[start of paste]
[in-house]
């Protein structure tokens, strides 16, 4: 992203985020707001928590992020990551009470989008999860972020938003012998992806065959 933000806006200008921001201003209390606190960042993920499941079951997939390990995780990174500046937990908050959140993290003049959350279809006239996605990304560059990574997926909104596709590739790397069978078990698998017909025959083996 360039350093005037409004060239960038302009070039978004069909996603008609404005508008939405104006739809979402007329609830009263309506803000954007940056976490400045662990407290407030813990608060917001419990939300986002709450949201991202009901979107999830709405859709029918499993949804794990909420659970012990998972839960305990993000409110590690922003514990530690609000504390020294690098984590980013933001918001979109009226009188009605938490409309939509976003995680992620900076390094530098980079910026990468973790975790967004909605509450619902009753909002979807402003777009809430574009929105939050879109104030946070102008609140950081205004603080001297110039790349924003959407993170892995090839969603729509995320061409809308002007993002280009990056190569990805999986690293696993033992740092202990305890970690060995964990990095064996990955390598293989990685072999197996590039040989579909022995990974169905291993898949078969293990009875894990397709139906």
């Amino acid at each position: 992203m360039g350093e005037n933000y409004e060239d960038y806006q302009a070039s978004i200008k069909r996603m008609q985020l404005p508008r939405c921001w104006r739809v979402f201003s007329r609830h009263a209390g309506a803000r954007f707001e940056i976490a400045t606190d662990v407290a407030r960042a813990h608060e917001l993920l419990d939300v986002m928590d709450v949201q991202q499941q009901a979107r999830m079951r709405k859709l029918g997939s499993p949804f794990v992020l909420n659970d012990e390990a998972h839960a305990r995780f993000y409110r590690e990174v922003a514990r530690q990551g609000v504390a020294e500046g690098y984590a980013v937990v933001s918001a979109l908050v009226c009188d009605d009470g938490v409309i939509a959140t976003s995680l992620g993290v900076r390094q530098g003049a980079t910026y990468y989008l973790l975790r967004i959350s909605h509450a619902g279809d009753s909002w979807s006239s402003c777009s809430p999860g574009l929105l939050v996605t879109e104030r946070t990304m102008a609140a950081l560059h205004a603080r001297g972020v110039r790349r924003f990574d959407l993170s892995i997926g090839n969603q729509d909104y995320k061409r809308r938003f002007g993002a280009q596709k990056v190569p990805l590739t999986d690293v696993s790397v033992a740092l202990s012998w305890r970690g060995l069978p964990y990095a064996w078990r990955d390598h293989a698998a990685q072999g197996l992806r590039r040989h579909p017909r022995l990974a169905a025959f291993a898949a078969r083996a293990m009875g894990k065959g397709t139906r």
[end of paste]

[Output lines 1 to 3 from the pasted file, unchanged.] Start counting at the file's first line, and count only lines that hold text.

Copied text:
[in-house]
């Protein structure tokens, strides 16, 4: 992203985020707001928590992020990551009470989008999860972020938003012998992806065959 933000806006200008921001201003209390606190960042993920499941079951997939390990995780990174500046937990908050959140993290003049959350279809006239996605990304560059990574997926909104596709590739790397069978078990698998017909025959083996 360039350093005037409004060239960038302009070039978004069909996603008609404005508008939405104006739809979402007329609830009263309506803000954007940056976490400045662990407290407030813990608060917001419990939300986002709450949201991202009901979107999830709405859709029918499993949804794990909420659970012990998972839960305990993000409110590690922003514990530690609000504390020294690098984590980013933001918001979109009226009188009605938490409309939509976003995680992620900076390094530098980079910026990468973790975790967004909605509450619902009753909002979807402003777009809430574009929105939050879109104030946070102008609140950081205004603080001297110039790349924003959407993170892995090839969603729509995320061409809308002007993002280009990056190569990805999986690293696993033992740092202990305890970690060995964990990095064996990955390598293989990685072999197996590039040989579909022995990974169905291993898949078969293990009875894990397709139906």
């Amino acid at each position: 992203m360039g350093e005037n933000y409004e060239d960038y806006q302009a070039s978004i200008k069909r996603m008609q985020l404005p508008r939405c921001w104006r739809v979402f201003s007329r609830h009263a209390g309506a803000r954007f707001e940056i976490a400045t606190d662990v407290a407030r960042a813990h608060e917001l993920l419990d939300v986002m928590d709450v949201q991202q499941q009901a979107r999830m079951r709405k859709l029918g997939s499993p949804f794990v992020l909420n659970d012990e390990a998972h839960a305990r995780f993000y409110r590690e990174v922003a514990r530690q990551g609000v504390a020294e500046g690098y984590a980013v937990v933001s918001a979109l908050v009226c009188d009605d009470g938490v409309i939509a959140t976003s995680l992620g993290v900076r390094q530098g003049a980079t910026y990468y989008l973790l975790r967004i959350s909605h509450a619902g279809d009753s909002w979807s006239s402003c777009s809430p999860g574009l929105l939050v996605t879109e104030r946070t990304m102008a609140a950081l560059h205004a603080r001297g972020v110039r790349r924003f990574d959407l993170s892995i997926g090839n969603q729509d909104y995320k061409r809308r938003f002007g993002a280009q596709k990056v190569p990805l590739t999986d690293v696993s790397v033992a740092l202990s012998w305890r970690g060995l069978p964990y990095a064996w078990r990955d390598h293989a698998a990685q072999g197996l992806r590039r040989h579909p017909r022995l990974a169905a025959f291993a898949a078969r083996a293990m009875g894990k065959g397709t139906r």